Infections after transplant surgery are common. This is because the risk of infection increases due to immunosuppressive medications that are taken to keep the immune system from attacking the new organ. These medications help to ensure your body doesn’t reject the organ, it also lowers your immune system’s ability to fight viruses and bacteria. While people are at the greatest risk of infection right after surgery when immunosuppressive medications are at their highest, the risk of infection continues long after surgery.
Any infection that occurs within the first 30 days after surgery is likely to be bacterial. Some bacterial infections include vascular-catheter, pneumonia, colitis, and surgical site infections. In the 30 days to 6 months post-transplant, infections associated with the immunosuppressed state being to surface. These include pneumocystis, fungi, toxoplasma gondi, Nocardia, and CMV. Cytomegalovirus (CMV) is a type of herpes virus that affects an average of 20% of transplant patients. It can affect almost any organ and cause a variety of symptoms. Some common symptoms of CMV include:
- Fever with a temperature greater than 100.4
- Low white blood cell count
- Muscle weakness
- Blurry vision
- Abdominal pain and nausea
While symptoms can help identify the infection, the majority of CMV infections are asymptomatic (without symptoms) making it difficult to diagnose. Doctors will typically run blood tests or urine cultures to determine if you have CMV. Like most infections, CMV is treatable with antiviral medications. However, after infection, it will stay inactive in the body for life.
6. You Could Reject the Organ
Organ rejection can happen after a transplant. Even when using immunosuppressants to reduce the risk of rejection, the body can still identify the new organ as a foreign object and attack it, in an attempt to protect the body from harm. Research shows that about 10-20% of patients will experience at least one episode of rejection between one and three months after surgery.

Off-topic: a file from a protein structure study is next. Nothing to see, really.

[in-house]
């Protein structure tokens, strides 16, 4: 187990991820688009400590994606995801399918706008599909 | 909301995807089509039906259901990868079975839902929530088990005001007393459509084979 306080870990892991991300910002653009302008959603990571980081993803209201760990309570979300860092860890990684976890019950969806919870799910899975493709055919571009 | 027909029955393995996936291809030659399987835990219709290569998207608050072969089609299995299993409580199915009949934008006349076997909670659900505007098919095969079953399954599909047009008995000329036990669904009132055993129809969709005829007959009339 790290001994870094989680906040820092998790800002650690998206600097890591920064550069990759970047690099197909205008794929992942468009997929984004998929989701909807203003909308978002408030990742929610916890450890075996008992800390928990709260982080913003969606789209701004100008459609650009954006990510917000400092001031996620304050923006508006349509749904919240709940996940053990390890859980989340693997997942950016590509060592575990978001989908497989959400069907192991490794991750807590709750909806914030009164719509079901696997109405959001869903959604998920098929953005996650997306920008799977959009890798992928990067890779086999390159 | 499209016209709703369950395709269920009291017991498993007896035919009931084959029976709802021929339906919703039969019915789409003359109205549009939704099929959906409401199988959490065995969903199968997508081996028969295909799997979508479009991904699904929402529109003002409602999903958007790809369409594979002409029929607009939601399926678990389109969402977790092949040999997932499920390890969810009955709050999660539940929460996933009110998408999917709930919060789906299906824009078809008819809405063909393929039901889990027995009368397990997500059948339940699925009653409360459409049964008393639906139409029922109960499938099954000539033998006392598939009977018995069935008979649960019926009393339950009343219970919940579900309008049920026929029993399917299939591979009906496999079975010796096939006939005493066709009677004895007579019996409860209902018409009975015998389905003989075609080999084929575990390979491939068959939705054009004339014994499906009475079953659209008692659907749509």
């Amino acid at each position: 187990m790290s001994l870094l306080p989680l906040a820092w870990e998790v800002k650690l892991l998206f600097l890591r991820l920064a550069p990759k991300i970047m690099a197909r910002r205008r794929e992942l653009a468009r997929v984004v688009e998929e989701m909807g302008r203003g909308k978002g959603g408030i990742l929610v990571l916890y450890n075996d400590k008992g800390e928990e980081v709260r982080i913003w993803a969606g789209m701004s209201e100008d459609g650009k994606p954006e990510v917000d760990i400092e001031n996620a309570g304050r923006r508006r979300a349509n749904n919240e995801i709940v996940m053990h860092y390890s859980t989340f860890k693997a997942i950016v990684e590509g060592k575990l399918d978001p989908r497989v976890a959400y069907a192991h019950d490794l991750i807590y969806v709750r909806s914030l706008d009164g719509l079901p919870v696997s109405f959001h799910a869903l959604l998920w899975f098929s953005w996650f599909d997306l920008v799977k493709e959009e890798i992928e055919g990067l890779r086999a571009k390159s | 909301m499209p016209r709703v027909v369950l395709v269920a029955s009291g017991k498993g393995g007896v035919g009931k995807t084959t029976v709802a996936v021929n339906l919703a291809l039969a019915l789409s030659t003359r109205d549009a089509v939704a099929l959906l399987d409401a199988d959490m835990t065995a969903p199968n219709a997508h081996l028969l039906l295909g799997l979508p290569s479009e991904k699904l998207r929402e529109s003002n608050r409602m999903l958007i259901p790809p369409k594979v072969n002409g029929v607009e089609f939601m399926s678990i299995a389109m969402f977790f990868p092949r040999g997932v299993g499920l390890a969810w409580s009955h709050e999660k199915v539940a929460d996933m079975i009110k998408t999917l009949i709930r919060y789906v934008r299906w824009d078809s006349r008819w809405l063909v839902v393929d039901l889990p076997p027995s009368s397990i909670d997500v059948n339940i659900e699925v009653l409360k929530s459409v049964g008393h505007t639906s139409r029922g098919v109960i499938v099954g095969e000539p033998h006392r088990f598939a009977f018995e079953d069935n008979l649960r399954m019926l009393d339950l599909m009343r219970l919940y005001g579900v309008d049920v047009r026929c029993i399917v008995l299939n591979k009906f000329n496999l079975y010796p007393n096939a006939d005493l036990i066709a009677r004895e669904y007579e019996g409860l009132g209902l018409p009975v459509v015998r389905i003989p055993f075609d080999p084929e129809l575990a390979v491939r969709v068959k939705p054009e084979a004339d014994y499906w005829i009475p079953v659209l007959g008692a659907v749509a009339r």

The immune system is designed to protect you can harmful substances, like germs, bacteria, and viruses. All harmful substances have proteins called antigens coating their surface. As soon as the body detects antigens, the immune system recognizes them as foreign and attacks them to prevent harm to the body. Organs also carry antigens, so when a recipient receives a new organ whose antigens are not “matched”, the body identifies it as an invader. Mismatched organs can cause transplant rejection.
There are three types of rejection:
- Hyperacute rejection. This occurs within minutes after the transplant when antigens from the new organ, the molecules that stimulate an immune system response, don’t match those of the recipient. In this case, the organ must be removed immediately, or it will be fatal.
- Acute rejection. This type of rejection occurs within one week up to 3 months post-transplant surgery. Most patients will have some level of acute rejection.
- Chronic rejection. This takes place over the course of several years when the body’s immune response against the new organ slowly damages the transplanted organ.
While doctors do their best to prevent organ rejection through a series of pre-transplant tests, rejection can still occur. This is because everyone’s immune system responds differently to transplanted organs, no matter how close the match may be.
If you begin to notice signs of rejection like tenderness near the transplant site, fever, or other extreme flu-like symptoms, it’s important to call your doctor immediately.
Is a Transplant Right For You?
When it’s time to decide if a transplant is a right option for you, consult your medical care team and loved ones. After discussing it with those closest to you and are still unsure about if it is the right choice, you may want to consider connecting with others who have had transplant surgery. At PatientsLikeMe, there are hundreds of members who have had an organ transplant and understand what you are going through. Join the conversation today to learn about others’ experiences with transplant surgery.